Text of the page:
backtesting fundamentals

Discussion in 'Trading Software' started by Vishnu, Aug 21, 2002.

  1. Vishnu


    Are there any good software packages out there for backtesting both technicals and fundamentals? For instance, I'd like to be able to ask questions like: what statistically has happened when a stock with < 10 P/E and 0 debt breaks its 200 days moving average. Stuff like that.

    Also, anyone know of a database containing comprehensive historical corporate bond data?

    Thanks in advance.
  2. Shankar


    If you have the data you should be able to do it in WL. Let me know your testing results and where you got the data from.
    But who knows whether the P/E is on real or fake numbers.:D

  3. nljones5


    I thought I'd keep this thread alive by posting another question. Can anybody recommend a backtesting program/site/subscription for testing e-mini that a beginner could easily use?
  4. I used to work for a company that collected all that data, and the data is very difficult to get and maintain. . . due to the unstandardized financial statements. . . . so mostly for the hard work, which requires of people to maintain the data banks, the prices are high enough that only large commercial investment houses can afford the data. . .

    However, if you pick some stocks that you like to follow, the best you can do is to download the 10q and k's and build your own database. . . however the best way to approach this problem is to pick a market segment, with as many stocks as you can deal with, then build a database that calculates the TEV (Total Enterprise Value = Market Capitalization + Debt - Cash) multiples to cash flow and revenues, and then look at the ratios relative to each other, and you can see when some of the stocks get out of line with the market leaders, and then trade to catch up. . . .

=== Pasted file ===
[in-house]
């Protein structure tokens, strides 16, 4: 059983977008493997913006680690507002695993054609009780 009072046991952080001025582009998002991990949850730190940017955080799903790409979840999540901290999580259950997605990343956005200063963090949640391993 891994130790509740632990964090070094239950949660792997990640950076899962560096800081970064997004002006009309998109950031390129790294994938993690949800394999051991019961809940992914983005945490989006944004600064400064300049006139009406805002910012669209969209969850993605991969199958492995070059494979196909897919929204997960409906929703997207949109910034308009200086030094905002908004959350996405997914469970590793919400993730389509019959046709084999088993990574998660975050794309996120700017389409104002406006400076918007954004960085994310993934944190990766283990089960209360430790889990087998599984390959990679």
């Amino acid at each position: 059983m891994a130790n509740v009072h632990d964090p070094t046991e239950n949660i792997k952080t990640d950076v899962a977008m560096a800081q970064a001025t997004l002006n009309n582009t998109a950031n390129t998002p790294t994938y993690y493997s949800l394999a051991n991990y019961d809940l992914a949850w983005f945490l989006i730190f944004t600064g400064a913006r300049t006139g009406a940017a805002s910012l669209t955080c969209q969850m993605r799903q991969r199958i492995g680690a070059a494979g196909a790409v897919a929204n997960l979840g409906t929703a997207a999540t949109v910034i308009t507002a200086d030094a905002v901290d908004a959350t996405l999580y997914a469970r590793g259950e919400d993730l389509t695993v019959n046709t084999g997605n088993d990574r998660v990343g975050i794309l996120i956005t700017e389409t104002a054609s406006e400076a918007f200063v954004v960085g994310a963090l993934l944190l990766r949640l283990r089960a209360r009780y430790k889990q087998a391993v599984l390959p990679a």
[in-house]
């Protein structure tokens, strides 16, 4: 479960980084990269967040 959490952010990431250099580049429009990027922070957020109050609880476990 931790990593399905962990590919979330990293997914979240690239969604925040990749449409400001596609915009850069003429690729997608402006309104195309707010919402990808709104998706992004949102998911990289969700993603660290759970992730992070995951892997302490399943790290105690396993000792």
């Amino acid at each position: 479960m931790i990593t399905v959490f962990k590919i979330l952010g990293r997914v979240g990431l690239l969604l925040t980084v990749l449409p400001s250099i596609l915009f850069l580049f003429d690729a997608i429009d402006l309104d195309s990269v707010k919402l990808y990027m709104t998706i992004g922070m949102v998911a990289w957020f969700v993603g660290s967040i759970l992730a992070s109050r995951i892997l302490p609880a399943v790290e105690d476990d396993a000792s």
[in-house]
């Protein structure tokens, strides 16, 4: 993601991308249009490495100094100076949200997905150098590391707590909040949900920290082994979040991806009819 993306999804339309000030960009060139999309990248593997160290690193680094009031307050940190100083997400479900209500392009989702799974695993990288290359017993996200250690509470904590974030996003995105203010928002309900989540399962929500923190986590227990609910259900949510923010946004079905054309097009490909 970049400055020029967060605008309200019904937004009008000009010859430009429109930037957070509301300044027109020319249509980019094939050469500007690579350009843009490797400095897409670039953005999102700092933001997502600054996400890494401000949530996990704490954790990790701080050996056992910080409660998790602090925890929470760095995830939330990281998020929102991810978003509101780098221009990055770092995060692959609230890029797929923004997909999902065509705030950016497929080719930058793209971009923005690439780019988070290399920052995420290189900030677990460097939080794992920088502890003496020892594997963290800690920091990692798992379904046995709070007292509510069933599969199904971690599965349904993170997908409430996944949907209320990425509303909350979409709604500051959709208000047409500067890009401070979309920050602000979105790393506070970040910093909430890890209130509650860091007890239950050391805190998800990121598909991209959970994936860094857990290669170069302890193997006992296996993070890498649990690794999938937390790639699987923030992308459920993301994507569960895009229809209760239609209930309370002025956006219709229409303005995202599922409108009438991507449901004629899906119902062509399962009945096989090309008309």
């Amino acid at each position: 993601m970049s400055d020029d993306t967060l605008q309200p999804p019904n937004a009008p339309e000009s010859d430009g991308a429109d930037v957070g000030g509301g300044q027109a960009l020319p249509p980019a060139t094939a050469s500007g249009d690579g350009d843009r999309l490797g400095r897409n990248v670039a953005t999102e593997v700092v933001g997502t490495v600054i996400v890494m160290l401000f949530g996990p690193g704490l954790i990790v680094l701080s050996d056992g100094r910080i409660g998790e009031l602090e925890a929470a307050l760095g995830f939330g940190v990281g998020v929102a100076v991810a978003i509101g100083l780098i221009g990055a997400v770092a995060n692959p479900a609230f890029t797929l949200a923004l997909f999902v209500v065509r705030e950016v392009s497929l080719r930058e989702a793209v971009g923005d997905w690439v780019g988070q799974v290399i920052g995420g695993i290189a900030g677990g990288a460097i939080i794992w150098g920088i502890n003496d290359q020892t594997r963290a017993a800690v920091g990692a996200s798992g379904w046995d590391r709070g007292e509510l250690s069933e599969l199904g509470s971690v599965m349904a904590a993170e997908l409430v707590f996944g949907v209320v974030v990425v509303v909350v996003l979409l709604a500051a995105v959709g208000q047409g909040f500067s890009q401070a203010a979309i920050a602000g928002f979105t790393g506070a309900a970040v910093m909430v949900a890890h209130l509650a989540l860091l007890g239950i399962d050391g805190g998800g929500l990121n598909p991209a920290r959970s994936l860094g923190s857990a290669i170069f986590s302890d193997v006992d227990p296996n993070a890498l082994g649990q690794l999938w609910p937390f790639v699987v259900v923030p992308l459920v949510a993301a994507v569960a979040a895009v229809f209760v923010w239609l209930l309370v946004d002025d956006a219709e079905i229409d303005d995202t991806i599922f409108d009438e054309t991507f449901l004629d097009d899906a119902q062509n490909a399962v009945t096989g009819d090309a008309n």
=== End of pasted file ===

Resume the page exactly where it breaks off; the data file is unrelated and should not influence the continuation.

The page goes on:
That was essentially how some black box traders did it back in the early 90's and there was a Barron's article about it years and years ago, and Merriwether said it was pretty uncannily accurate.

    big undertaking. . . i know standard and poors has the data, also Thomson Financial

  5. Backtesting is a very hard subject.

    First, there's the over-optimization factor. What worked best in the past doesn't guarantee it will happen in the future. Still, there are systems that constantly optimize their system, to fit the market condition, which works. Chuck Le Beau has good insights about it.

    Second, there's the analyzing of the system. It's starts from the actual profits to the frequency of the trade, % profitable, Profit Factor, Risk/Reward Ratio, expectancy, # of consecutive losses, and other basic system stats to the Sharpe Ratio, Optimals and etc. Then to the tradability of the system, whether the performance is duplicatable in real market situation. Trading System books and math books are nice to go into.

    There's too much to cover about trading system analysis. You really get into higher math stuff for these(calculus+) if you really want to be proficient in this matter. But if you're serious about becoming a full-time system trader, I would consider studying these things.